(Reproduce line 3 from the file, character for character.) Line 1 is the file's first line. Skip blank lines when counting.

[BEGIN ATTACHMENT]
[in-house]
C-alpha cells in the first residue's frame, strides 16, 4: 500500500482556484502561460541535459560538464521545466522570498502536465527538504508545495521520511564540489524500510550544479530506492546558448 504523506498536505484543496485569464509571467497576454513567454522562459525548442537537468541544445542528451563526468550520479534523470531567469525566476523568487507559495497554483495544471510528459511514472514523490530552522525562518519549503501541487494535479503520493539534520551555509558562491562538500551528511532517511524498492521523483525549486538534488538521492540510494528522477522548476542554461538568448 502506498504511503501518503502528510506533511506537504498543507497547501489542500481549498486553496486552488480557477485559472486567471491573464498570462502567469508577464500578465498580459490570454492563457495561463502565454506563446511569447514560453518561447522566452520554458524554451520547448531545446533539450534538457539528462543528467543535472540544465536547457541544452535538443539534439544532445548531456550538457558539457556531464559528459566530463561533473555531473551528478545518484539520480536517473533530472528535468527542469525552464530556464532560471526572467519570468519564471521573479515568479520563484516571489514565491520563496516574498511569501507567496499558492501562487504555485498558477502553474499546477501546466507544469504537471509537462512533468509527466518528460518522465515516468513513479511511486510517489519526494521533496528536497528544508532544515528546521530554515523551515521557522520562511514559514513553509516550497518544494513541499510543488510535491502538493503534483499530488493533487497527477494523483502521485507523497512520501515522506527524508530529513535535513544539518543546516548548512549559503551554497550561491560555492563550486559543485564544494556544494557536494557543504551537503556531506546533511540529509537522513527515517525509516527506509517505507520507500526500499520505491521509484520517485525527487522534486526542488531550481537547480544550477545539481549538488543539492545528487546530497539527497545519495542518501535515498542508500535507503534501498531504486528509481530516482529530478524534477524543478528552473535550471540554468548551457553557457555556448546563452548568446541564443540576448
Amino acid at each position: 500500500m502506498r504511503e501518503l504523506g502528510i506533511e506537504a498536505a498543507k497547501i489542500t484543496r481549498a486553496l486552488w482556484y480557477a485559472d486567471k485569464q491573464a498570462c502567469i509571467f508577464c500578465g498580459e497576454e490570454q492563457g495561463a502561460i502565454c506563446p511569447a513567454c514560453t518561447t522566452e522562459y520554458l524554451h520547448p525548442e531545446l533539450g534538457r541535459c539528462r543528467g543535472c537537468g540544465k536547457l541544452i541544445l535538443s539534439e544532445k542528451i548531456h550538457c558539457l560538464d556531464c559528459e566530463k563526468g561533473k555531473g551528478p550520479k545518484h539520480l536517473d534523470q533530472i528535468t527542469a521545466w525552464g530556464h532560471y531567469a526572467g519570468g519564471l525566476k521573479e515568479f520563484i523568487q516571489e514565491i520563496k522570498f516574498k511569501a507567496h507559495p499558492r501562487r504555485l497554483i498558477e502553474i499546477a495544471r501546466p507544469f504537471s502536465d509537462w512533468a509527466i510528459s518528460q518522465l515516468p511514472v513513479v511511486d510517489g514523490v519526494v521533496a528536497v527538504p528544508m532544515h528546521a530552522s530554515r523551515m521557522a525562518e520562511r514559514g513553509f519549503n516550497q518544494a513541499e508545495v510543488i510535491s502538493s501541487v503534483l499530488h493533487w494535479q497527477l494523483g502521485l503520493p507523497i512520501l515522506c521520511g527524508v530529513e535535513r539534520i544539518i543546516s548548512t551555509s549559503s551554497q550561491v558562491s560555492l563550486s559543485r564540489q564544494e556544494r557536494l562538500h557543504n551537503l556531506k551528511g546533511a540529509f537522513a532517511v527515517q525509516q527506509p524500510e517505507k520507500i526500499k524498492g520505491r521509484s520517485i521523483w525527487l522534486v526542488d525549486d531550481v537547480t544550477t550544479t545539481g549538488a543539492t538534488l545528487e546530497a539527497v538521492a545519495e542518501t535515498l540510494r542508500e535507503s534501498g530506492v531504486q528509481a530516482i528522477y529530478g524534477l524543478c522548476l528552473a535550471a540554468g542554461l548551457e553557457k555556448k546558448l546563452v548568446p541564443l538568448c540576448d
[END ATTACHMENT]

Amino acid at each position: 500500500m502506498r504511503e501518503l504523506g502528510i506533511e506537504a498536505a498543507k497547501i489542500t484543496r481549498a486553496l486552488w482556484y480557477a485559472d486567471k485569464q491573464a498570462c502567469i509571467f508577464c500578465g498580459e497576454e490570454q492563457g495561463a502561460i502565454c506563446p511569447a513567454c514560453t518561447t522566452e522562459y520554458l524554451h520547448p525548442e531545446l533539450g534538457r541535459c539528462r543528467g543535472c537537468g540544465k536547457l541544452i541544445l535538443s539534439e544532445k542528451i548531456h550538457c558539457l560538464d556531464c559528459e566530463k563526468g561533473k555531473g551528478p550520479k545518484h539520480l536517473d534523470q533530472i528535468t527542469a521545466w525552464g530556464h532560471y531567469a526572467g519570468g519564471l525566476k521573479e515568479f520563484i523568487q516571489e514565491i520563496k522570498f516574498k511569501a507567496h507559495p499558492r501562487r504555485l497554483i498558477e502553474i499546477a495544471r501546466p507544469f504537471s502536465d509537462w512533468a509527466i510528459s518528460q518522465l515516468p511514472v513513479v511511486d510517489g514523490v519526494v521533496a528536497v527538504p528544508m532544515h528546521a530552522s530554515r523551515m521557522a525562518e520562511r514559514g513553509f519549503n516550497q518544494a513541499e508545495v510543488i510535491s502538493s501541487v503534483l499530488h493533487w494535479q497527477l494523483g502521485l503520493p507523497i512520501l515522506c521520511g527524508v530529513e535535513r539534520i544539518i543546516s548548512t551555509s549559503s551554497q550561491v558562491s560555492l563550486s559543485r564540489q564544494e556544494r557536494l562538500h557543504n551537503l556531506k551528511g546533511a540529509f537522513a532517511v527515517q525509516q527506509p524500510e517505507k520507500i526500499k524498492g520505491r521509484s520517485i521523483w525527487l522534486v526542488d525549486d531550481v537547480t544550477t550544479t545539481g549538488a543539492t538534488l545528487e546530497a539527497v538521492a545519495e542518501t535515498l540510494r542508500e535507503s534501498g530506492v531504486q528509481a530516482i528522477y529530478g524534477l524543478c522548476l528552473a535550471a540554468g542554461l548551457e553557457k555556448k546558448l546563452v548568446p541564443l538568448c540576448d